Crabbing for Fun
Crabbing is a great activity for the lone fisherman or with family and friends! What's more fun than catching your own dinner?! As a sport, fishing is always hit or miss, and that's part of the thrill!
Hoop Nets & Cages/Pots vs the Almighty Crab Snare
Crabs are easy to catch using traps such as hoop nets and cages, aka, pots. Toss these baited traps into the water, wait 10-15 minutes and pull them back up. These types of traps are best used from locations with a higher ground, such as a pier, a boat or kayak... someplace where they can sit on the floor and soak while crabs make their way to the bait.
I’ve found that hoop nets and cages don’t work well in heavy surf, where the tides and swells can get pretty gnarly. The traps can be lifted off the bottom of the ocean floor, even with proper weights.
Even in low surf conditions, crabs can still escape the hoop trap while it’s being pulled up… Guess what?! Your dinner just got away! This won’t happen with pots, since they are enclosed and not open-top like hoop nets. The worst thing, these traps are bulky and heavy and a pain to carry to my fishing location.
What I Use
My favorite method of catching crabs is the versatile and light-weight Crab Snare! I skip the heavy traps, grab my snares and head to my favorite fishing spots--this can be the beach, the jetty, the pier, off a boat or kayak, or even off a cliffside along the coast!
What to Bring:
- Fishing license (where required by law)
- Fishing Rod & Reel - 9’ or longer surf rod with medium-heavy action & 6000 reel or better
- Crab Snares - 2 or more, in case you lose a few
- Crab gauge/ruler - a must to be in compliance
- Bait - Squid, anchovies, sardines, mackerel, chicken--Anything Smelly!!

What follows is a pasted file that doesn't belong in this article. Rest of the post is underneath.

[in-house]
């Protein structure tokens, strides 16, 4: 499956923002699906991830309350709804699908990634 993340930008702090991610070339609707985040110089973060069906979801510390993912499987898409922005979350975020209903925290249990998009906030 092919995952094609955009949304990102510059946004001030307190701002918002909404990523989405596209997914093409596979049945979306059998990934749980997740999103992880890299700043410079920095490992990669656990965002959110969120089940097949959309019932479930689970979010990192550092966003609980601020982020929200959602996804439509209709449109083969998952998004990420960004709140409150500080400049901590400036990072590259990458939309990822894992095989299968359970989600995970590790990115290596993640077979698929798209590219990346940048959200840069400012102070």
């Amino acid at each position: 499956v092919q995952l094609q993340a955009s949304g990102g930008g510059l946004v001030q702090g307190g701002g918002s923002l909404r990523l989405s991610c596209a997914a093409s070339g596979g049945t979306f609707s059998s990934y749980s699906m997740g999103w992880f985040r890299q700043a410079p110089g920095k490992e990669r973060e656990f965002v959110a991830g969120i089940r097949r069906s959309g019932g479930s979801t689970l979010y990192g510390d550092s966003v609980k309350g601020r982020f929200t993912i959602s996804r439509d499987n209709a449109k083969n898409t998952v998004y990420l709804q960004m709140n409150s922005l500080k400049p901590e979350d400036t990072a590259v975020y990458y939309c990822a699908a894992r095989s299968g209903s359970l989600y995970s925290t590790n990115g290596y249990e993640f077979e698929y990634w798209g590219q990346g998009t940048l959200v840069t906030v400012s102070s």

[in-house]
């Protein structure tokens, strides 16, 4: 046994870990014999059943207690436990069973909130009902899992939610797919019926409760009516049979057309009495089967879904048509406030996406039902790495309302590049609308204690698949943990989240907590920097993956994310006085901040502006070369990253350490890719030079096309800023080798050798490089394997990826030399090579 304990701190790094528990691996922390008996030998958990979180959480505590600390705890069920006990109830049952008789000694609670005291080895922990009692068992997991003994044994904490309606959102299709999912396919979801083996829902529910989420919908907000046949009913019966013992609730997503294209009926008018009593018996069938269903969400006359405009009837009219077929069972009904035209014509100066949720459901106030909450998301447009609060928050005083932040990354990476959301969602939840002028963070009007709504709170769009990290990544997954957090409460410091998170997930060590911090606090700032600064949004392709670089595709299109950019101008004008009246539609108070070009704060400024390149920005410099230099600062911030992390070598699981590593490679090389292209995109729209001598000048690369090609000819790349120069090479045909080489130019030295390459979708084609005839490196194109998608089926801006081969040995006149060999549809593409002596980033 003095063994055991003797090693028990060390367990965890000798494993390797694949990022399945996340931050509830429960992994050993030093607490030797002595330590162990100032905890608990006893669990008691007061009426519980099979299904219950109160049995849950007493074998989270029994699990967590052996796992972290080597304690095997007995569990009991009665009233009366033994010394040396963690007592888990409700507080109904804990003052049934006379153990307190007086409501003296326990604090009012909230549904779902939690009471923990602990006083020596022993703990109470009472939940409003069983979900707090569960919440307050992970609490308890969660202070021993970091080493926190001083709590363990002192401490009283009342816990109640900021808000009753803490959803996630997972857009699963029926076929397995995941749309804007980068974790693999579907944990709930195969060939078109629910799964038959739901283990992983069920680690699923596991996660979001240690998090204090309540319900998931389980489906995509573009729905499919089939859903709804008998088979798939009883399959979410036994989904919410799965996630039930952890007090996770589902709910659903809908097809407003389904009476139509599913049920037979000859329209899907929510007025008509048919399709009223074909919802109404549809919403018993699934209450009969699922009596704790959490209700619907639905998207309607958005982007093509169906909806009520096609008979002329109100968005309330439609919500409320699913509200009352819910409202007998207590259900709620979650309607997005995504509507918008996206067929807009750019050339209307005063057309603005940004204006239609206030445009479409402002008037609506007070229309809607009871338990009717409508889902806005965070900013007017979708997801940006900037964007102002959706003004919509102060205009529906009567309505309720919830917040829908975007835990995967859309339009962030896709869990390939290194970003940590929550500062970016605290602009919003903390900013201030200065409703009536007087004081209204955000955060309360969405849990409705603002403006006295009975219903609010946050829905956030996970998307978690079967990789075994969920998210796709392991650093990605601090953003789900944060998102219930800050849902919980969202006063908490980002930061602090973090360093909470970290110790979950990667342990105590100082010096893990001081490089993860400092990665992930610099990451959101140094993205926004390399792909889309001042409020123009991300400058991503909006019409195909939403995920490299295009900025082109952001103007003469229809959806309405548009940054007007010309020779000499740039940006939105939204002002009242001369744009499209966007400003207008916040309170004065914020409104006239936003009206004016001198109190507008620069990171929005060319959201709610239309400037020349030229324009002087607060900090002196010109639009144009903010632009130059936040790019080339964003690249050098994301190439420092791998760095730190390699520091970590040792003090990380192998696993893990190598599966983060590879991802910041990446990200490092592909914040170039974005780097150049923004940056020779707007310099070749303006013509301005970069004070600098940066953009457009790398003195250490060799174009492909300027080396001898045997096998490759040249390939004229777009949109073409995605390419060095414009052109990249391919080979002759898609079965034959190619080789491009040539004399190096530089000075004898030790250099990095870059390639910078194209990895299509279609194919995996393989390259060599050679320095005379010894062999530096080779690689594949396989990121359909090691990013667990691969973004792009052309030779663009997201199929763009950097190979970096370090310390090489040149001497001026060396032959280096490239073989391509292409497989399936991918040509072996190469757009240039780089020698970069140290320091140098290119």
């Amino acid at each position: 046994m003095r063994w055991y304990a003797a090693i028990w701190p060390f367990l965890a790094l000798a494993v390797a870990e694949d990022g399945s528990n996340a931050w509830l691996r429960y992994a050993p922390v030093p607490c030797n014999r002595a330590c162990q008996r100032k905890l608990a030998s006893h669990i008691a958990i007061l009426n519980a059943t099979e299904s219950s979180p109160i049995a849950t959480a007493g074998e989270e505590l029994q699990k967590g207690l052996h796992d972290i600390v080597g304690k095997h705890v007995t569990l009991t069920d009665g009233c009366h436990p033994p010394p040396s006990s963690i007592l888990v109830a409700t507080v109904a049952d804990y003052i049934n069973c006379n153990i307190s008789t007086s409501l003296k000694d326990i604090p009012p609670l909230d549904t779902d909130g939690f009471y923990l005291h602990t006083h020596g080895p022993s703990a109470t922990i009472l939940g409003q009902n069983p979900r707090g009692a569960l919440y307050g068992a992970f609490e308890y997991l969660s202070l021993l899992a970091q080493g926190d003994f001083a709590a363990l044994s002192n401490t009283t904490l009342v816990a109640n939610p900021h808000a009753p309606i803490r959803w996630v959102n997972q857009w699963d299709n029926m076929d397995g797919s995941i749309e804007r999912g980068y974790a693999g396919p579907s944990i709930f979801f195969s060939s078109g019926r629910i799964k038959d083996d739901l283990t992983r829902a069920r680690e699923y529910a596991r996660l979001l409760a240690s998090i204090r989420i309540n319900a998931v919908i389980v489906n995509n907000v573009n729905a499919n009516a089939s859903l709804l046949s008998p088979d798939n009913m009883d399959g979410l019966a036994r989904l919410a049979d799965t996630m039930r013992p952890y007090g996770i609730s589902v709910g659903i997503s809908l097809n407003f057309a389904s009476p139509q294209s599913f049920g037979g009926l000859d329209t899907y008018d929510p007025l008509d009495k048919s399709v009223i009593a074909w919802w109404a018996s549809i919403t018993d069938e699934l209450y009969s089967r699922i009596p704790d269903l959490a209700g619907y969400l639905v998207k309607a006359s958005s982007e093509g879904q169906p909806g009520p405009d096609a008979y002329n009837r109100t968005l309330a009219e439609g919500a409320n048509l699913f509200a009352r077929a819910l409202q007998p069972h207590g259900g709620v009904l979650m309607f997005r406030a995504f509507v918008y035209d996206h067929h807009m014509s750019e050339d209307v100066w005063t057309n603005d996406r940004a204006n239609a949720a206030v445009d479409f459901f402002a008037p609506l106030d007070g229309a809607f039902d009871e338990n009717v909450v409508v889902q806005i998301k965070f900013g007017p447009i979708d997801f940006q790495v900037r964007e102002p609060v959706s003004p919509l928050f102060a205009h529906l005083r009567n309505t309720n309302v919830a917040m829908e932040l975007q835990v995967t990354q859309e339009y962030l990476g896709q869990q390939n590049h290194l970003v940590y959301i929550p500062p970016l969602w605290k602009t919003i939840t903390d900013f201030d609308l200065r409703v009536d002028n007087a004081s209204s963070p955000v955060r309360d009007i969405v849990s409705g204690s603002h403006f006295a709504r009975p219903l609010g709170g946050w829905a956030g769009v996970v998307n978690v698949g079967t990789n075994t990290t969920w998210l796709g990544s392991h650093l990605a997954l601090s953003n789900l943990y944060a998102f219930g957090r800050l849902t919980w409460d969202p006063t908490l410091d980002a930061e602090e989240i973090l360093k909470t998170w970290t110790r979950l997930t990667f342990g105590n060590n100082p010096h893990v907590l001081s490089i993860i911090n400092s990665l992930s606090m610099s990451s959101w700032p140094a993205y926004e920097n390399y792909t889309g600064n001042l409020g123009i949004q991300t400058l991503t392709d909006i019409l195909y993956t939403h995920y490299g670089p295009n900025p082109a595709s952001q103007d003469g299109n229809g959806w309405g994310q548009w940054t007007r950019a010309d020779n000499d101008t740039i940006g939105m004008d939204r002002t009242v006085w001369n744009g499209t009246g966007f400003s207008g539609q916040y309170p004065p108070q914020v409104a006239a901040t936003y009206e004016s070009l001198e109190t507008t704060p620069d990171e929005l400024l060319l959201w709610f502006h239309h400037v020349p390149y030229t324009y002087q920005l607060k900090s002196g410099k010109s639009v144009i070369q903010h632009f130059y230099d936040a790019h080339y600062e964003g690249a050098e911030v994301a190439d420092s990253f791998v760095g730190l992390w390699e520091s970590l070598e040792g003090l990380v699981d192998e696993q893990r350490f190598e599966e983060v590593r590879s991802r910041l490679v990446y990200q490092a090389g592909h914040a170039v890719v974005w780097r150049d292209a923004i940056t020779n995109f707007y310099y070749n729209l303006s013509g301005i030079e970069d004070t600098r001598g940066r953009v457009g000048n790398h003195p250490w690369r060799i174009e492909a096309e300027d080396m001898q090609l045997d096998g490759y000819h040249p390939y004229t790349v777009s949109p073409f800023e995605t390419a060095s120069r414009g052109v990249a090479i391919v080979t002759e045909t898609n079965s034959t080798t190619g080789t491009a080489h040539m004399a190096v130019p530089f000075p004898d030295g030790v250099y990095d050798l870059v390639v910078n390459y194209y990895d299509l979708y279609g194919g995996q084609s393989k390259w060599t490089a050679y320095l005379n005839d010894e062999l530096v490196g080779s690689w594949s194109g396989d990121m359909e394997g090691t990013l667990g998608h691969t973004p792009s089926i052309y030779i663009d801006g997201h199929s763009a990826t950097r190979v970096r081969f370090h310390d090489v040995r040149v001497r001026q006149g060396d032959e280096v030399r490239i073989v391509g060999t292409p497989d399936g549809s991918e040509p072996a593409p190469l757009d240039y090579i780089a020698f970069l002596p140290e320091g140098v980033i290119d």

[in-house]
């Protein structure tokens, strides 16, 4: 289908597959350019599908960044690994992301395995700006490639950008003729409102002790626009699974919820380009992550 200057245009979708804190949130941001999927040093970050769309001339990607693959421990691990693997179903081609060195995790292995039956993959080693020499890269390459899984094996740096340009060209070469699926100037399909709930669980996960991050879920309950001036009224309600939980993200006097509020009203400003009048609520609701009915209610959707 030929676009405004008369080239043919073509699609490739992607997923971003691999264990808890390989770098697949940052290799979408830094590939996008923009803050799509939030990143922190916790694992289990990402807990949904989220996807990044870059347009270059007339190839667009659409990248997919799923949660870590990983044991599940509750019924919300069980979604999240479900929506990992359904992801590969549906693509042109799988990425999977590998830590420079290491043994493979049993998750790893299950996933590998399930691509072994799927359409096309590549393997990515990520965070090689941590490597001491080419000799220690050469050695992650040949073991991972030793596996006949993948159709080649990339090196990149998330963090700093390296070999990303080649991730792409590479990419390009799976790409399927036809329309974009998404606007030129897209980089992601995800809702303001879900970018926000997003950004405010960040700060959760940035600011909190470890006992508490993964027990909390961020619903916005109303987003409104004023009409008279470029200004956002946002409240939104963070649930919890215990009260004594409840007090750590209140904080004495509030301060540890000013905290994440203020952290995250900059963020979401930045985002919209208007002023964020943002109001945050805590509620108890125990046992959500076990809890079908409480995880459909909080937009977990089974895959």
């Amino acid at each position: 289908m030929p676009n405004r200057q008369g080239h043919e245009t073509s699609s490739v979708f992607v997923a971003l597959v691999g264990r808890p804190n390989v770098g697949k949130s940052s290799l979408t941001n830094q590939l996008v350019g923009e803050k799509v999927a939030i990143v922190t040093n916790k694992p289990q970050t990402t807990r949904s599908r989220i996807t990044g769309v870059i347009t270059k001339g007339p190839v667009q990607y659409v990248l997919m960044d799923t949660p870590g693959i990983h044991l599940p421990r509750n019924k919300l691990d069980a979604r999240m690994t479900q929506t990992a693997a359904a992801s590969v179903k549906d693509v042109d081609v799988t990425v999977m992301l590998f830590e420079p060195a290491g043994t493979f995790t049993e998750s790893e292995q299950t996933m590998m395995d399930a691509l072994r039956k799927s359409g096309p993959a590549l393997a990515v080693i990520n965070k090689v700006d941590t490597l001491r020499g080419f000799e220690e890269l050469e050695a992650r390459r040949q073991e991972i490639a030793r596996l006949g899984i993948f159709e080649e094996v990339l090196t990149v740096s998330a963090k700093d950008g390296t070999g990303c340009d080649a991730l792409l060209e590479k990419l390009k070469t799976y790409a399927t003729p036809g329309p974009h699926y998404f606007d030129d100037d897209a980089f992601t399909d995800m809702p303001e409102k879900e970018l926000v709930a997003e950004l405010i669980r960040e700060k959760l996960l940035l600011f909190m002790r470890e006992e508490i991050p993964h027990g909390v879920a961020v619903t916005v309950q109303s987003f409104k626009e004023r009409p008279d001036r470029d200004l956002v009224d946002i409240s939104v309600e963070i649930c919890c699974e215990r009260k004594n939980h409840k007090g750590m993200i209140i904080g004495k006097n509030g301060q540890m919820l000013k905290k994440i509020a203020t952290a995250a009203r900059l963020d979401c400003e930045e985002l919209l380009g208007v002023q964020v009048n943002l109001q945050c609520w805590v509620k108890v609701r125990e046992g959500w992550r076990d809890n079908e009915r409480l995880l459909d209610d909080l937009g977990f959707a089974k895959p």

- Bucket to store your catch
- Portable Battery-powered Air pump and airstone
Setting the Snare
Using the snare is pretty simple. A bait cage is rigged with a complement of loops and is baited with your choice of bait. The snare is then attached to your rod via a swivel snap, then cast out into the open waters. Attracted to your smelly bait, crabs will approach the snare and get its limbs into the loops trying to get at its meal. On a good cast, you may be able to ensnare two, maybe even three, crabs.
I Got the Feels!
Crabs are slow creatures and won’t fight back like fishes. Knowing if you have a crab on the line is a skill that can be mastered. The bite of a crab isn't as easy to feel as a fish bite! So how can you tell? Try one of these methods:
- Give your line a slight tug. If it feels heavy, a crab or two might be sitting on top of your snare and feeding
- Keeping a finger on your line, feel for any “scratching.” This could indicate that the crab clawing at the bait
- The Tried and True, the Hail Mary! If you can’t tell from the other two methods, there’s no harm in trying your luck and reeling it in. I've reeled in a few this way!
Reeling in Your Catch
First things first! Reel in any extra slack on your line and make sure it’s tight. Then yank your rod upwards as fast and hard as you can while cranking the reel. When you yank, the loops close and tighten onto the claws, legs, or even the body of the crab.
You’ll be able to tell almost instantly if there’s something on the line; it will feel extremely heavy. Keep reeling and don’t stop!. You want to keep the loops tight onto the crab’s limbs. Any slack or slowing down and could allow your catch to get away. Upsurges from tidal swells have been known to cause losses of one’s catch… the crab lives to see another day!
Is it a keeper?
After you reel in your catch, remove them from the snare. Then take your crab gauge and measure each crab to ensure that they are legal (know your local regulations!). In California, Dungeness crabs can be kept if they are 5¾ inches or longer and Rock crabs must measure 4 ¼ inches or more. I usually toss back the females even if they are legal to keep. I want to do my part to maintain the future of the fishery.
Now you can toss the keeper into your bucket and add some water. On a good day with multiple crabs in the bucket, stale water can kill your catch. Use your Air Pump to keep the water moving and aerated with oxygen. This’ll keep ‘em fresh until you’re ready to prepare them for dinner!